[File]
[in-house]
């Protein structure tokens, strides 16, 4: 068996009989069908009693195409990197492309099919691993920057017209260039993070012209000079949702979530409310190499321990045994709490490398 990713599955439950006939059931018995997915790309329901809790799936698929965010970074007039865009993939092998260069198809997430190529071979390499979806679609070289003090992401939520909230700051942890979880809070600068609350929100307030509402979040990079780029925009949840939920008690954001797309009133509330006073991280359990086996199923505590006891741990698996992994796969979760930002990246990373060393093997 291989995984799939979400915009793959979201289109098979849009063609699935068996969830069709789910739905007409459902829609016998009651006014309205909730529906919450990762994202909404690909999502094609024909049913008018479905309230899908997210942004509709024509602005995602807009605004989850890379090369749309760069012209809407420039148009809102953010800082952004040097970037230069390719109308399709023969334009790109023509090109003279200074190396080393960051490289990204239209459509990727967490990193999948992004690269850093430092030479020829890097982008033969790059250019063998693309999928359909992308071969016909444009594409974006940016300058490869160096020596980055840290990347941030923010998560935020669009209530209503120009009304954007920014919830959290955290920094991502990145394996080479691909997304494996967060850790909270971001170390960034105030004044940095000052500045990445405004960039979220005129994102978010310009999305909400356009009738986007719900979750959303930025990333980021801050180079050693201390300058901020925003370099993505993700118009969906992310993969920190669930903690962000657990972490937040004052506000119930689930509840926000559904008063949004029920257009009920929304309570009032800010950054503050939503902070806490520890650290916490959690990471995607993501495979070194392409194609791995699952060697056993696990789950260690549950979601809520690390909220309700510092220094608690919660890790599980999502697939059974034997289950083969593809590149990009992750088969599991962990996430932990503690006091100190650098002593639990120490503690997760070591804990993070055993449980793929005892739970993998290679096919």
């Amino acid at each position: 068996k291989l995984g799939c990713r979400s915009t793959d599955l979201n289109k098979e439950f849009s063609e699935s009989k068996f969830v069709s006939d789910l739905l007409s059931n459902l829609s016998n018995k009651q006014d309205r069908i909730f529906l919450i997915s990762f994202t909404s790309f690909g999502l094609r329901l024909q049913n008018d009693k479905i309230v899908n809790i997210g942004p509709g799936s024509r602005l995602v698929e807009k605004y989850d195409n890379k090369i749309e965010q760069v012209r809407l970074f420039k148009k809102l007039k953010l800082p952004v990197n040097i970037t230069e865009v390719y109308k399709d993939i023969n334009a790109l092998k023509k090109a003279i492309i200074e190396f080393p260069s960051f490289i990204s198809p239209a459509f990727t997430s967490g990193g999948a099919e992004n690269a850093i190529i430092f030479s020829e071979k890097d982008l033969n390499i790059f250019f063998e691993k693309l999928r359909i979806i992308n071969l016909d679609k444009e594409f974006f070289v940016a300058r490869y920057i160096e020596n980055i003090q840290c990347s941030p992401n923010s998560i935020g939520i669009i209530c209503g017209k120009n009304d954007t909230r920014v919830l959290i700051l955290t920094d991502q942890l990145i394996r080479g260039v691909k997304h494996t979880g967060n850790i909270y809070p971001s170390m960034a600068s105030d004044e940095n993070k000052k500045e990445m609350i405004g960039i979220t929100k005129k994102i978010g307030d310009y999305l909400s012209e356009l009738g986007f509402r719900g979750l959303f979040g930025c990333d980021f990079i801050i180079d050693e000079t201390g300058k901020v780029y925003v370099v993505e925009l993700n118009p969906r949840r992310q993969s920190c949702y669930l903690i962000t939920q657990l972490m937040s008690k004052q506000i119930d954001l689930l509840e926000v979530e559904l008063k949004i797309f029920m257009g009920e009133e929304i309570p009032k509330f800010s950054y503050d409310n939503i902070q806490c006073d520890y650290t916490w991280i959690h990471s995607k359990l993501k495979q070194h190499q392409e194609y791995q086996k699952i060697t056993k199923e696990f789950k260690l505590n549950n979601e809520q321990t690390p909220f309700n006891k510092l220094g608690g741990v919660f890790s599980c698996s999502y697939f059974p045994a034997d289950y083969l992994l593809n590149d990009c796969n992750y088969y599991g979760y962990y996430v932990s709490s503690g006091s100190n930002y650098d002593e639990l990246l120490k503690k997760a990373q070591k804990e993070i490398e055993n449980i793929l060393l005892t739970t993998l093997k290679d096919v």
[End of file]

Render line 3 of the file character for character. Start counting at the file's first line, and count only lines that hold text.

């Amino acid at each position: 068996k291989l995984g799939c990713r979400s915009t793959d599955l979201n289109k098979e439950f849009s063609e699935s009989k068996f969830v069709s006939d789910l739905l007409s059931n459902l829609s016998n018995k009651q006014d309205r069908i909730f529906l919450i997915s990762f994202t909404s790309f690909g999502l094609r329901l024909q049913n008018d009693k479905i309230v899908n809790i997210g942004p509709g799936s024509r602005l995602v698929e807009k605004y989850d195409n890379k090369i749309e965010q760069v012209r809407l970074f420039k148009k809102l007039k953010l800082p952004v990197n040097i970037t230069e865009v390719y109308k399709d993939i023969n334009a790109l092998k023509k090109a003279i492309i200074e190396f080393p260069s960051f490289i990204s198809p239209a459509f990727t997430s967490g990193g999948a099919e992004n690269a850093i190529i430092f030479s020829e071979k890097d982008l033969n390499i790059f250019f063998e691993k693309l999928r359909i979806i992308n071969l016909d679609k444009e594409f974006f070289v940016a300058r490869y920057i160096e020596n980055i003090q840290c990347s941030p992401n923010s998560i935020g939520i669009i209530c209503g017209k120009n009304d954007t909230r920014v919830l959290i700051l955290t920094d991502q942890l990145i394996r080479g260039v691909k997304h494996t979880g967060n850790i909270y809070p971001s170390m960034a600068s105030d004044e940095n993070k000052k500045e990445m609350i405004g960039i979220t929100k005129k994102i978010g307030d310009y999305l909400s012209e356009l009738g986007f509402r719900g979750l959303f979040g930025c990333d980021f990079i801050i180079d050693e000079t201390g300058k901020v780029y925003v370099v993505e925009l993700n118009p969906r949840r992310q993969s920190c949702y669930l903690i962000t939920q657990l972490m937040s008690k004052q506000i119930d954001l689930l509840e926000v979530e559904l008063k949004i797309f029920m257009g009920e009133e929304i309570p009032k509330f800010s950054y503050d409310n939503i902070q806490c006073d520890y650290t916490w991280i959690h990471s995607k359990l993501k495979q070194h190499q392409e194609y791995q086996k699952i060697t056993k199923e696990f789950k260690l505590n549950n979601e809520q321990t690390p909220f309700n006891k510092l220094g608690g741990v919660f890790s599980c698996s999502y697939f059974p045994a034997d289950y083969l992994l593809n590149d990009c796969n992750y088969y599991g979760y962990y996430v932990s709490s503690g006091s100190n930002y650098d002593e639990l990246l120490k503690k997760a990373q070591k804990e993070i490398e055993n449980i793929l060393l005892t739970t993998l093997k290679d096919v």